Methods to Adjust Willingness to Pay (WTP) Measures for Severity of Illness



Both private sector organizations and governmental health agencies increasingly use illness severity measures to adjust willingness-to-pay thresholds. Three widely discussed methods—absolute shortfall (AS), proportional shortfall (PS), and fair innings (FI)—all use ad hoc adjustments to cost-effectiveness analysis methods and “stair-step” brackets to link illness severity with willingness-to-pay adjustments. We assess how these methods compare with microeconomic expected utility theory-based methods to value health gains.


We describe standard cost-effectiveness analysis methods, the basis from which AS, PS, and FI make severity adjustments. We then develop how the Generalized Risk Adjusted Cost Effectiveness (GRACE) model assesses value for differing illness and disability severity. We compare AS, PS, and FI against value as defined by GRACE.


AS, PS, and FI have major and unresolved differences between them in how they value various medical interventions. Compared with GRACE, they fail to properly incorporate illness severity or disability. They conflate gains in health-related quality of life and life expectancy incorrectly and confuse the magnitude of treatment gains with value per quality-adjusted life-year. Stair-step methods also introduce important ethical concerns.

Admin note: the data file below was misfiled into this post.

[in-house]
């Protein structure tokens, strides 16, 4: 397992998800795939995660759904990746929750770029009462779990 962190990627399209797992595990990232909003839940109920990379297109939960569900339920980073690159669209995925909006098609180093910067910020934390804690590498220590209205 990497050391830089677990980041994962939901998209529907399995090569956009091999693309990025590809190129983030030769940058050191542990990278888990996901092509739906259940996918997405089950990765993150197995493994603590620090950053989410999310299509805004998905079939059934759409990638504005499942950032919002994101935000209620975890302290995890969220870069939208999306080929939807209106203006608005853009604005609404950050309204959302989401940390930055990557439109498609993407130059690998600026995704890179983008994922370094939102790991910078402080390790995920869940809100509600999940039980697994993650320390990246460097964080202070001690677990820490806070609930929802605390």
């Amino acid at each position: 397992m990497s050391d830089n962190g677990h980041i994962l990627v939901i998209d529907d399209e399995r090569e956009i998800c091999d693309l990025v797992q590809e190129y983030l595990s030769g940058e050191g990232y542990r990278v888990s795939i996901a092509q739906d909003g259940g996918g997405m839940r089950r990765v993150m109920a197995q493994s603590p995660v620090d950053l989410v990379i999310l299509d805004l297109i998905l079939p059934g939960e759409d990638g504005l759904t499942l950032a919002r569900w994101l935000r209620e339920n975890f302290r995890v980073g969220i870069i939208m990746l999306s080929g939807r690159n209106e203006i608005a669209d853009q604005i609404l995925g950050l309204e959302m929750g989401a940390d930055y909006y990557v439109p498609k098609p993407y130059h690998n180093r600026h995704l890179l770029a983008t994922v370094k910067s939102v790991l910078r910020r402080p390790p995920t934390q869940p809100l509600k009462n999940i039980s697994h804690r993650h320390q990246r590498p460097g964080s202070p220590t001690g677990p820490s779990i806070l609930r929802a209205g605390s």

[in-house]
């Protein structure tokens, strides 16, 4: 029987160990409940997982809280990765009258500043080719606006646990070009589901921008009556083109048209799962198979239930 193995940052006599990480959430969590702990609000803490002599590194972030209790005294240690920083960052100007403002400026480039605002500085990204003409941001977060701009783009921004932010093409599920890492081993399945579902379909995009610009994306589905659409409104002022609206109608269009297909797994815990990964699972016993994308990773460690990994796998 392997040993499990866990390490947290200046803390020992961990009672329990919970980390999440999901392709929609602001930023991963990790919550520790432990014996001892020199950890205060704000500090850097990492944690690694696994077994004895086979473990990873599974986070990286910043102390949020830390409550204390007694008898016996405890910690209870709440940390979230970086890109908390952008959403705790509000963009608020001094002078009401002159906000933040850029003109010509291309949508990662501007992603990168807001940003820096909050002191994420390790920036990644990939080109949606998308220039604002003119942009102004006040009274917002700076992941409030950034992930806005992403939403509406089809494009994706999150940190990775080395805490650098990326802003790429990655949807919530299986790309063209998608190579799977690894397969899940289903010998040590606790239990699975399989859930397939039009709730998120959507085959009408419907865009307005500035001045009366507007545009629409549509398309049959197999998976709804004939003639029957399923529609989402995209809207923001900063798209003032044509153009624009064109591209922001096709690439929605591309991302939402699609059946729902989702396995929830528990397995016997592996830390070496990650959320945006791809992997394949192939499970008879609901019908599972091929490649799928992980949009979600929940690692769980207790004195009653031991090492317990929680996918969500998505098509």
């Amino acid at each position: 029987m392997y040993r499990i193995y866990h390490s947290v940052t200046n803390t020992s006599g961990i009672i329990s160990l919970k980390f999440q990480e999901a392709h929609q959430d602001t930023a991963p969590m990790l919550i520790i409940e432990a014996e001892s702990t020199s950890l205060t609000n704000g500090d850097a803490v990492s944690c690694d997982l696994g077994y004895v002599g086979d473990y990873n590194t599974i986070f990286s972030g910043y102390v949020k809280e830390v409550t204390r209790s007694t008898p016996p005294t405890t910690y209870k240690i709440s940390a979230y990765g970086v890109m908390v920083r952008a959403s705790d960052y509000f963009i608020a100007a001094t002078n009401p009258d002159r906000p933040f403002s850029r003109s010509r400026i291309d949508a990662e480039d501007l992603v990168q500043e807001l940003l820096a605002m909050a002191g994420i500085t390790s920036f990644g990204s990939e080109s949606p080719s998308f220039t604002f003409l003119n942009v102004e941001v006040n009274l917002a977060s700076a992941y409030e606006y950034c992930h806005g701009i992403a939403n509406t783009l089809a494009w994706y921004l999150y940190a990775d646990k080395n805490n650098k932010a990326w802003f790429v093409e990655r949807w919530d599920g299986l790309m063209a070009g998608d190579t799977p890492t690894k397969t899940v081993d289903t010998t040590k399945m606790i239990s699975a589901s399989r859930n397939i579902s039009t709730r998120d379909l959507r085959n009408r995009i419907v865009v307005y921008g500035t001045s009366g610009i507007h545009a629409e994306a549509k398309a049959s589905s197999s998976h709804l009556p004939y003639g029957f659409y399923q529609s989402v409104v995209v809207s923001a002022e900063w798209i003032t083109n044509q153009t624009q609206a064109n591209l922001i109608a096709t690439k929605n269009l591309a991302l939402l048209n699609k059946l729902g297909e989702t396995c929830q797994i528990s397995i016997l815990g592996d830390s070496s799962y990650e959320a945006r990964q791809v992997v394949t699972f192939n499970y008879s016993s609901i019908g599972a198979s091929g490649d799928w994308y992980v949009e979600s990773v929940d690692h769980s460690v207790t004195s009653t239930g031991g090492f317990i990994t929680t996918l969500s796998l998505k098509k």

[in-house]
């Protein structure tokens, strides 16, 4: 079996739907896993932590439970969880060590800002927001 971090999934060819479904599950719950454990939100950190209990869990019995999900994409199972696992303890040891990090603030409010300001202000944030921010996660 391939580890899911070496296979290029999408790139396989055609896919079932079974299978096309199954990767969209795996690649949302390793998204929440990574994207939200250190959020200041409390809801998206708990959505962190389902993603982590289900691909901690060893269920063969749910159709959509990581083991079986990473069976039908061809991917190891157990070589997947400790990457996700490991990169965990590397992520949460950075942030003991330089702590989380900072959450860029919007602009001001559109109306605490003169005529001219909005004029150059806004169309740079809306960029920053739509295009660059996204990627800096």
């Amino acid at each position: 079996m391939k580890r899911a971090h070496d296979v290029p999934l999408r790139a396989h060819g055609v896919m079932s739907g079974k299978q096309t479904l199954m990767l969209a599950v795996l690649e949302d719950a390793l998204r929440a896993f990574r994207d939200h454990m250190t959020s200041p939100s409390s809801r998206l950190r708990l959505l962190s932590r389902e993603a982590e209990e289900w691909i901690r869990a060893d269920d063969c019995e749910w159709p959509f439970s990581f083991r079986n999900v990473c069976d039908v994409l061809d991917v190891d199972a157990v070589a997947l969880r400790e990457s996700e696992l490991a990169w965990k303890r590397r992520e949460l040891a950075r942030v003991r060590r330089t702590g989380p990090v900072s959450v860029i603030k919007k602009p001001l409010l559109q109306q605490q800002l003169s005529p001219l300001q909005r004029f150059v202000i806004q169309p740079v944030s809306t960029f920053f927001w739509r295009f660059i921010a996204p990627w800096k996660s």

AS, PS, and FI disagree with each other in major ways, demonstrating that at most, one correctly describes patients’ preferences. GRACE offers a coherent alternative, based on neoclassical expected utility microeconomic theory, and can be readily implemented in future analyses. Other approaches that depend on ad hoc ethical statements have yet to be justified using sound axiomatic approaches.

The full study can be viewed at Value in Health.

Phelps, & Lakdawalla, D. N. (2023). Methods to Adjust Willingness-to-Pay Measures for Severity of Illness. Value in Health.

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